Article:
j. Application/Hardship/Record/Variance. "Based on the variance application and respondents' testimony to the Board, it is clear that respondents provided no evidence to prove that the unusual lot shape, abutting railroad tracks, nearby manufacturing zoning, and dedications on Jones Boulevard created a hardship or difficulty which warranted the Board to grant a // variance...." at 7-8.

    k. Master plan/Presumption. "The master plan of a community is a 'standard that commands deference and a presumption of applicability,' but should not be viewed as a 'legislative straightjacket from which no leave can be taken.' Nova Horizon v. City Council, Reno, 105 Nev. 92, 96, 769 P.2d 721, 723 (1989)." at 9.

    l. Master plan/Spot zoning/Variance/Sleight of hand. "The Board permitted respondents to do indirectly what they could not accomplish directly, i.e., manufacture concrete and asphalt in a zoning district which expressly forbids manufacturing. Such a decision amounts to spot zoning and provides no deference to the master plan in violation of this court's ruling in Nova Horizon v. City Council, Reno, 105 Nev. 92, 96, 769 P.2d 721, 723 (1989). Therefore, we conclude that the Board erred in granting the variance and that the Board's decision must be overturned." at 10.

    m. Application/Master plan/Spot zoning/Public hearing/Variance. "An application for rezoning requires the submission of nine separate reports addressing the impact of the rezoning on the surrounding area. Clark County Code § 29.68.025(E). Additionally, non-conforming use requested, i.e., zone changes, are required to have at least one public hearing before the Board of County Commissioners. Clark County Code § 29.68.030. By cloaking their request for a zone change as one for a variance in conjunction with a conditional use, respondents received three major benefits. First, they were not required to submit the nine impact reports to the Planning Commission and the Board of County Commissioners, thereby lessening their burden of production. Second, they avoided having to request manufacturing zoning from the Planning Commission, which had twice before denied respondents' same request. Third, they avoided the public hearing in front of the Planning Commission which would have exposed their plan to greater scrutiny both by the Planning Commission and by citizens." at 10, n. 7.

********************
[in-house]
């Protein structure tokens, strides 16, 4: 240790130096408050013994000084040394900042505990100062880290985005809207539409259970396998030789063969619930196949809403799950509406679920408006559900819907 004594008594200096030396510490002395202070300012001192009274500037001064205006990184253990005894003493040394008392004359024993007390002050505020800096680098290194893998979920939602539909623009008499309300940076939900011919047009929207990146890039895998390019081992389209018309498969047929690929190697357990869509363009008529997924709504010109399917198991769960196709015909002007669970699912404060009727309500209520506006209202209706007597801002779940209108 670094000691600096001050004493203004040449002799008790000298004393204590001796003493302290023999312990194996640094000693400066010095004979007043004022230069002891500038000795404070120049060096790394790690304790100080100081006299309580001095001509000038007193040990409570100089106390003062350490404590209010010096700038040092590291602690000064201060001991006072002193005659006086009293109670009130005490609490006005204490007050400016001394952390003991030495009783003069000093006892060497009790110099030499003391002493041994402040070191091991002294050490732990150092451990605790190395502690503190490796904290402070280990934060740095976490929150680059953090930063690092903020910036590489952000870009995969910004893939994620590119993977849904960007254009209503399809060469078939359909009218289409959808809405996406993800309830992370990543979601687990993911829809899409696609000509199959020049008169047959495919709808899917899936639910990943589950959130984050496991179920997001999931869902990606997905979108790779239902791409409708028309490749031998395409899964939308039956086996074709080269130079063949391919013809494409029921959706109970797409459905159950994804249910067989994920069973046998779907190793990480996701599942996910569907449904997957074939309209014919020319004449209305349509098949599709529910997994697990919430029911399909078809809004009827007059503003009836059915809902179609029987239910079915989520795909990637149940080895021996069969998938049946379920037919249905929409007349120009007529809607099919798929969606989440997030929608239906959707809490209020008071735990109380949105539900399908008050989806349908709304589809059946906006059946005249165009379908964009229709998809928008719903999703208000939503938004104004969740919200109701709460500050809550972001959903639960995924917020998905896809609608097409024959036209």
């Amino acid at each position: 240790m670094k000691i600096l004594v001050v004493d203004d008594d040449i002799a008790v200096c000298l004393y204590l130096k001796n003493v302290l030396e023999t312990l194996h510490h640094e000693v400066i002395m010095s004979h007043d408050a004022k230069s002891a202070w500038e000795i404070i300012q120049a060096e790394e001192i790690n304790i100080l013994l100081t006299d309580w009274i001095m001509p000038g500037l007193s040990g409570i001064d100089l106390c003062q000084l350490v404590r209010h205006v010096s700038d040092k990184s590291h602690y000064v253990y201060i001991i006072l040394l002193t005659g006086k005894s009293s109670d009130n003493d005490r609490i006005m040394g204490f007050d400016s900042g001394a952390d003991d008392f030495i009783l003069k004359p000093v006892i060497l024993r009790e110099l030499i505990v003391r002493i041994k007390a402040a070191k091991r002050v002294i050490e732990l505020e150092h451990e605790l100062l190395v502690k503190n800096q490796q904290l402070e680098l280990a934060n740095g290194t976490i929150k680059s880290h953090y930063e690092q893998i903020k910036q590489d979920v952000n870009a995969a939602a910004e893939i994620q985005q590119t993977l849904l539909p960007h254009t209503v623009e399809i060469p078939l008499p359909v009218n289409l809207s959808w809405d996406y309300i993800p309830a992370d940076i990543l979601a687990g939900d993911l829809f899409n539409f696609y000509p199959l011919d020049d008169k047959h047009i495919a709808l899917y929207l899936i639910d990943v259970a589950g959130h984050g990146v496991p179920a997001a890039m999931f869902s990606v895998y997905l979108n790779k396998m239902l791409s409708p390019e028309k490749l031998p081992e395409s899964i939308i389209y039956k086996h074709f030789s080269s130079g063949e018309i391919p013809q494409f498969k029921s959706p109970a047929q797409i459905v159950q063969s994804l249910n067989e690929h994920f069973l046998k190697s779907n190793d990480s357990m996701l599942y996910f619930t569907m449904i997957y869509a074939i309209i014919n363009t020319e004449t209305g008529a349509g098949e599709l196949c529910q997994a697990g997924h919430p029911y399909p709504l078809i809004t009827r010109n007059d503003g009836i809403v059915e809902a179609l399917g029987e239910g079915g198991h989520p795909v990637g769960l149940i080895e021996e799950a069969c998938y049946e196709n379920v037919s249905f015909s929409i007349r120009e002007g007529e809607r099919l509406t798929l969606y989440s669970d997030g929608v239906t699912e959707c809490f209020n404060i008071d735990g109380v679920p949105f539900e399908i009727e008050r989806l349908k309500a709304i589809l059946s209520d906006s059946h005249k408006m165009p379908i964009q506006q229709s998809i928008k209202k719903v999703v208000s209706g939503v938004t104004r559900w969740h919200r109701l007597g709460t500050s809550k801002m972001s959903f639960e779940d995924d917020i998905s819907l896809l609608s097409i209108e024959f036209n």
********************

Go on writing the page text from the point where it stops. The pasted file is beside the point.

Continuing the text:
49. County of Clark v. Doumani, 114 Nev. 46, 52, 952 P.2d 13 (1998).

    a. Statute of Limitations.  "We conclude that 'filing of notice of the final action' under NRS 278.0235 is accomplished when someone or some entity provides separate, written notice of the final action to the secretary or clerk of the governing body, commission or board.
    Further, although the statute does not expressly require that notice be given to the applicant, to give effect to the statute of limitations the applicant must be informed that notice of the final action was filed with the clerk or secretary. Thus, any notice filed with the clerk or secretary should also be forwarded to the applicant and should include the date on which the notice was filed with the clerk or secretary. Because the record discloses no filing of written notice of the final action with the Board's secretary in this matter, it appears that the limitations period never began to run. Accordingly, the district court did not err in concluding that respondents' action and proceeding were timely filed under NRS 278.0235.